Fed Slows Pace of Rate Hikes, But Hints at More
In its final policy meeting of an eventful year, the Federal Open Market Committee on Wednesday raised the federal funds rate for the seventh straight meeting, but by 50 basis points instead of 75 basis points, as it had for the past four times.
Nonetheless, the federal funds rate now stands at 4.25-4.50 percent, its highest rate since 2008. And despite signs that inflation is easing, the Fed hinted it’s not done.
“The Committee anticipates that ongoing increases in the target range will be appropriate in order to attain a stance of monetary policy that is sufficiently restrictive to return inflation to 2 percent over time,” the FOMC said in its policy statement.
“As expected, the FOMC raised the federal funds target by 50 basis points at its December meeting,” said Mike Fratantoni, Chief Economist with the Mortgage Bankers Association. “Perhaps more importantly for the mortgage market, they also signaled that they anticipate slower growth, higher unemployment and higher inflation in 2023 than they had indicated at the September meeting.”
Fratantoni said should recent trends continue with respect to consistent declines in inflation amidst an increasing risk of recession, “we may be near the peak rate for this cycle, now expected to be just over 5%. MBA is forecasting a recession for the first half of 2023, as the full impact of these rate hikes is absorbed throughout the economy.”
Fratantoni added the housing market “has certainly welcomed the recent decline in mortgage rates. This decline is reflecting market expectations of being near the peak for short-term rates, as well as increased signs that the US is headed for a recession next year. Weaker growth typically leads to lower long-term interest rates, including mortgage rates.”
The MBA forecast sees mortgage rates for 30-year fixed-rate loans, which were at 6.4% last week, are expected to drift down and end 2023 around 5.2%. “Housing and mortgage markets benefit from both a strong economy, which supports growing household incomes, and also lower inflation, which translates to lower mortgage rates,” Fratantoni said.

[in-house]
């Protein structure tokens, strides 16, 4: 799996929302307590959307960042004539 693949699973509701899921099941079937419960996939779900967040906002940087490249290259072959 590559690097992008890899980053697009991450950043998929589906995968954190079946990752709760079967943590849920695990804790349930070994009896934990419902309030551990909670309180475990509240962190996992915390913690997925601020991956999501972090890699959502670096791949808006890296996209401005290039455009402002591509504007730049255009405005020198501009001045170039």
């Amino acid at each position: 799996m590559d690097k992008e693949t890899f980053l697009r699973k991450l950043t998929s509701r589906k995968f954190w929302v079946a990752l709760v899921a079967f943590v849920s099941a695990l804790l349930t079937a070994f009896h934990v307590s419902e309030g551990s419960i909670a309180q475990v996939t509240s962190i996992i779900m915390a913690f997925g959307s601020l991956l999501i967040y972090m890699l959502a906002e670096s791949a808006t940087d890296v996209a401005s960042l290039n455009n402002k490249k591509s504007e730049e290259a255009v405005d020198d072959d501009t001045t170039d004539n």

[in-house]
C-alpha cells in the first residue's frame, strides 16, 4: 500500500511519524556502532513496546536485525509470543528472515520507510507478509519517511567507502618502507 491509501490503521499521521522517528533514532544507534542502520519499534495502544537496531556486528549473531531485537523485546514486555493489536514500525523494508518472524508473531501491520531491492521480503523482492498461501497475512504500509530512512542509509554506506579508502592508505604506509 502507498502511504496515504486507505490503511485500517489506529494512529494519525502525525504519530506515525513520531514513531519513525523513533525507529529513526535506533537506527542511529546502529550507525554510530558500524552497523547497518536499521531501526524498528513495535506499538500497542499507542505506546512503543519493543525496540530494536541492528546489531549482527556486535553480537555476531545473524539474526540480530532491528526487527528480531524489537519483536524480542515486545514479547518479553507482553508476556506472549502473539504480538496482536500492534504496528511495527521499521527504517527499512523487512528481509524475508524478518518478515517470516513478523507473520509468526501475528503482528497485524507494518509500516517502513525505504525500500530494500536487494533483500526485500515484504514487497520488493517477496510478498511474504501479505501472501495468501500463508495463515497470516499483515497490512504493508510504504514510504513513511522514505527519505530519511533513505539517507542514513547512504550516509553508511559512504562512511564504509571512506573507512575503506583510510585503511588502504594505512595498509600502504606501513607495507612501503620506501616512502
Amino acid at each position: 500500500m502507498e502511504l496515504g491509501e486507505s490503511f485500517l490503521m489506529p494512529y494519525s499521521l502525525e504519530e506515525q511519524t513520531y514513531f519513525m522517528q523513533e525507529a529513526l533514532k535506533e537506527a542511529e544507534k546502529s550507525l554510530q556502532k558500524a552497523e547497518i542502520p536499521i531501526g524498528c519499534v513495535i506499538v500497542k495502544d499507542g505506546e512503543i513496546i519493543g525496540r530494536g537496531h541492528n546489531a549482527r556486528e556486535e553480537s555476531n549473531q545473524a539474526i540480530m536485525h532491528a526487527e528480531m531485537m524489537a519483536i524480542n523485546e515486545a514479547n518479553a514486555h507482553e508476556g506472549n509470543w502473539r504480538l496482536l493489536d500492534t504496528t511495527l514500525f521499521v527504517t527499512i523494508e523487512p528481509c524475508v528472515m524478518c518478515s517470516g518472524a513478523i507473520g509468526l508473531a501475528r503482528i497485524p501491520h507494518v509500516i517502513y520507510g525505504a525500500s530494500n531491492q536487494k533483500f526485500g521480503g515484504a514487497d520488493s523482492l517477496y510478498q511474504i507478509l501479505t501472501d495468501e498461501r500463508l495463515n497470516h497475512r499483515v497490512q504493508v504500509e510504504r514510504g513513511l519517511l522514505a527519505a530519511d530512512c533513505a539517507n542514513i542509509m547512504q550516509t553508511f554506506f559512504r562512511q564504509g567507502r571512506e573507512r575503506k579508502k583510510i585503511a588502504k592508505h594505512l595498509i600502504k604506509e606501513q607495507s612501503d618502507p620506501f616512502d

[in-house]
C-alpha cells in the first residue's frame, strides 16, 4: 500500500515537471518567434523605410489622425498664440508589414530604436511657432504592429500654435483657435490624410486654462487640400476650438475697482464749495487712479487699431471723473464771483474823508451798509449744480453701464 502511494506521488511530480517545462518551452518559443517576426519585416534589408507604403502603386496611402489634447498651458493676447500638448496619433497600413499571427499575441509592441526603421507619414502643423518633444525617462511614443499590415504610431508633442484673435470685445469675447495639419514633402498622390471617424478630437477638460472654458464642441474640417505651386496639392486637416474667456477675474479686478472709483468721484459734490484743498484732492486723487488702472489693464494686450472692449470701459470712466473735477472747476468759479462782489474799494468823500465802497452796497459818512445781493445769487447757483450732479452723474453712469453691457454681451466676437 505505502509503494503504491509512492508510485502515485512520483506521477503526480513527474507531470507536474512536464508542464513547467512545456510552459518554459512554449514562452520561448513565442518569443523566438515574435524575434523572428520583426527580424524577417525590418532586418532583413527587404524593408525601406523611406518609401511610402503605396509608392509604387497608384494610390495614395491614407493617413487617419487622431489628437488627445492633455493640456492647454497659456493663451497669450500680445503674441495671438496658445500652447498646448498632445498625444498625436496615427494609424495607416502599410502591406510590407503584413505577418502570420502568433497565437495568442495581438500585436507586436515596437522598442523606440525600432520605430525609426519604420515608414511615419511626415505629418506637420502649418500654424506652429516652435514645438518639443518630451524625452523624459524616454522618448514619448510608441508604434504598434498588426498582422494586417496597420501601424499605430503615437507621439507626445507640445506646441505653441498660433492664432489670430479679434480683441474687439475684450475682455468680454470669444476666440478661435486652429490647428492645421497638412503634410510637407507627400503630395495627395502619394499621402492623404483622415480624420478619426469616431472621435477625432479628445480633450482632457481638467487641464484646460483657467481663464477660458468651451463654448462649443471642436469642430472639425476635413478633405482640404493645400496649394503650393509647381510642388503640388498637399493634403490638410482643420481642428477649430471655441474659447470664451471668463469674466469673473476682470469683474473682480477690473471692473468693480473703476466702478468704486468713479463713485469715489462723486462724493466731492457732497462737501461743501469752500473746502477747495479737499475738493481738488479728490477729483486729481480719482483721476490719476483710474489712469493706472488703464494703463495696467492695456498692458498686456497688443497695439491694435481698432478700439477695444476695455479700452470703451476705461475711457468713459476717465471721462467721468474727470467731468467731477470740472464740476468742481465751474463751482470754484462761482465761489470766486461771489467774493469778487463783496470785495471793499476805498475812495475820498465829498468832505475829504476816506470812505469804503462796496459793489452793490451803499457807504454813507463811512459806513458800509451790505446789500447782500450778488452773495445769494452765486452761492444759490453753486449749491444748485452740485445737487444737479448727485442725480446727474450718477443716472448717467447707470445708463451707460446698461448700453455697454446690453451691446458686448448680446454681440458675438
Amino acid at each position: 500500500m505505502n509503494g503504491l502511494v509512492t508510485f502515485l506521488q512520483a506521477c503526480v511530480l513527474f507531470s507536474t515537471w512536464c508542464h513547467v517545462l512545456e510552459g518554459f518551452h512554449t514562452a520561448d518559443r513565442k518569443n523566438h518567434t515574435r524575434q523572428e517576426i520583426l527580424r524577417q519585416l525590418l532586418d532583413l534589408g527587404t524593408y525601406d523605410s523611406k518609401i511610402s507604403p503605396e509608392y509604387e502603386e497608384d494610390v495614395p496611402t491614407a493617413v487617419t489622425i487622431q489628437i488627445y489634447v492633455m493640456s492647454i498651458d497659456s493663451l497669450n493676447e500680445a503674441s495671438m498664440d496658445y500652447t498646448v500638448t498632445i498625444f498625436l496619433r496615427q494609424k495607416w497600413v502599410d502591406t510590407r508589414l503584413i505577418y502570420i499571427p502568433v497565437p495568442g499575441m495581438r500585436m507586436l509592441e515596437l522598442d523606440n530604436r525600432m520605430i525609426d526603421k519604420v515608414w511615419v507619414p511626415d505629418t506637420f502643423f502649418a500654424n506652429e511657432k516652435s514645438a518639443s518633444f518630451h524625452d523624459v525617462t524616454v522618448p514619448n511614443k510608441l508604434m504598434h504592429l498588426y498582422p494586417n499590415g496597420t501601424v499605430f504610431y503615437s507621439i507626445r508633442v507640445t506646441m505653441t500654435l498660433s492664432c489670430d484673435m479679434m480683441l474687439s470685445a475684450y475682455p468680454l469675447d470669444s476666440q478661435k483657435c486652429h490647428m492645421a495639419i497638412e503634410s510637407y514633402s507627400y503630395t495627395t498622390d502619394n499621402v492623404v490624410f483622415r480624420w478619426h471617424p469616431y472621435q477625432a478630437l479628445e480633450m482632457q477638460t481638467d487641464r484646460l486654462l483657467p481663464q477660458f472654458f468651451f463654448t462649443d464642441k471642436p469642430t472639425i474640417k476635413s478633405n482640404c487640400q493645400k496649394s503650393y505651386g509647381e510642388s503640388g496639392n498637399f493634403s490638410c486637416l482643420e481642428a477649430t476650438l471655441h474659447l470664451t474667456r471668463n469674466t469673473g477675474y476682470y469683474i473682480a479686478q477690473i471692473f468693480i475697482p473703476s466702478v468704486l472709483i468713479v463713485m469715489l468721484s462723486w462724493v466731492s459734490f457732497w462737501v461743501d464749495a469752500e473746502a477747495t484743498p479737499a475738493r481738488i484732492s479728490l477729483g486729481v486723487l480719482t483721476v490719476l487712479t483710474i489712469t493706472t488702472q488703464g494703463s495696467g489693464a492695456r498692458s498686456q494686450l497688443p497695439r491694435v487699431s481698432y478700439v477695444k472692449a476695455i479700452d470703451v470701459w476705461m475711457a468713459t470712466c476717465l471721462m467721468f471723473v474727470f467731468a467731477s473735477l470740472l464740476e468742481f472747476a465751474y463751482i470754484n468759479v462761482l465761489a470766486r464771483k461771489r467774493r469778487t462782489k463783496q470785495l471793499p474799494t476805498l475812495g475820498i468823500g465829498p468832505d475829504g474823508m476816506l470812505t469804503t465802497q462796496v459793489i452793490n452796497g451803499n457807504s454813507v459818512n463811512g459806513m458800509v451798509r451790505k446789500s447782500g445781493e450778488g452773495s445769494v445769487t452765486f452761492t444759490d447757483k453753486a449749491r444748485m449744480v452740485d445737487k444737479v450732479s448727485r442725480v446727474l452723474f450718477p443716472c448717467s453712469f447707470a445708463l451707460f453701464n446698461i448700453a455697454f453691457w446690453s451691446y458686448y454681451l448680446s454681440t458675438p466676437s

“Despite some recent improvement on the inflation front, the FOMC seems to view price pressures as becoming increasingly entrenched,” said Sarah House, Senior Economist with Wells Fargo Economics, Charlotte, N.C. “Despite some recent improvement on the inflation front, the FOMC seems to view price pressures as becoming increasingly entrenched.”
The FOMC statement appears below:
“Recent indicators point to modest growth in spending and production. Job gains have been robust in recent months, and the unemployment rate has remained low. Inflation remains elevated, reflecting supply and demand imbalances related to the pandemic, higher food and energy prices, and broader price pressures.
“Russia’s war against Ukraine is causing tremendous human and economic hardship. The war and related events are contributing to upward pressure on inflation and are weighing on global economic activity. The Committee is highly attentive to inflation risks.
“The Committee seeks to achieve maximum employment and inflation at the rate of 2 percent over the longer run. In support of these goals, the Committee decided to raise the target range for the federal funds rate to 4-1/4 to 4-1/2 percent. The Committee anticipates that ongoing increases in the target range will be appropriate in order to attain a stance of monetary policy that is sufficiently restrictive to return inflation to 2 percent over time. In determining the pace of future increases in the target range, the Committee will take into account the cumulative tightening of monetary policy, the lags with which monetary policy affects economic activity and inflation, and economic and financial developments. In addition, the Committee will continue reducing its holdings of Treasury securities and agency debt and agency mortgage-backed securities, as described in the Plans for Reducing the Size of the Federal Reserve’s Balance Sheet that were issued in May. The Committee is strongly committed to returning inflation to its 2 percent objective.
“In assessing the appropriate stance of monetary policy, the Committee will continue to monitor the implications of incoming information for the economic outlook. The Committee would be prepared to adjust the stance of monetary policy as appropriate if risks emerge that could impede the attainment of the Committee’s goals. The Committee’s assessments will take into account a wide range of information, including readings on public health, labor market conditions, inflation pressures and inflation expectations, and financial and international developments.
“Voting for the monetary policy action were Jerome H. Powell, Chair; John C. Williams, Vice Chair; Michael S. Barr; Michelle W. Bowman; Lael Brainard; James Bullard; Susan M. Collins; Lisa D. Cook; Esther L. George; Philip N. Jefferson; Loretta J. Mester; and Christopher J. Waller.”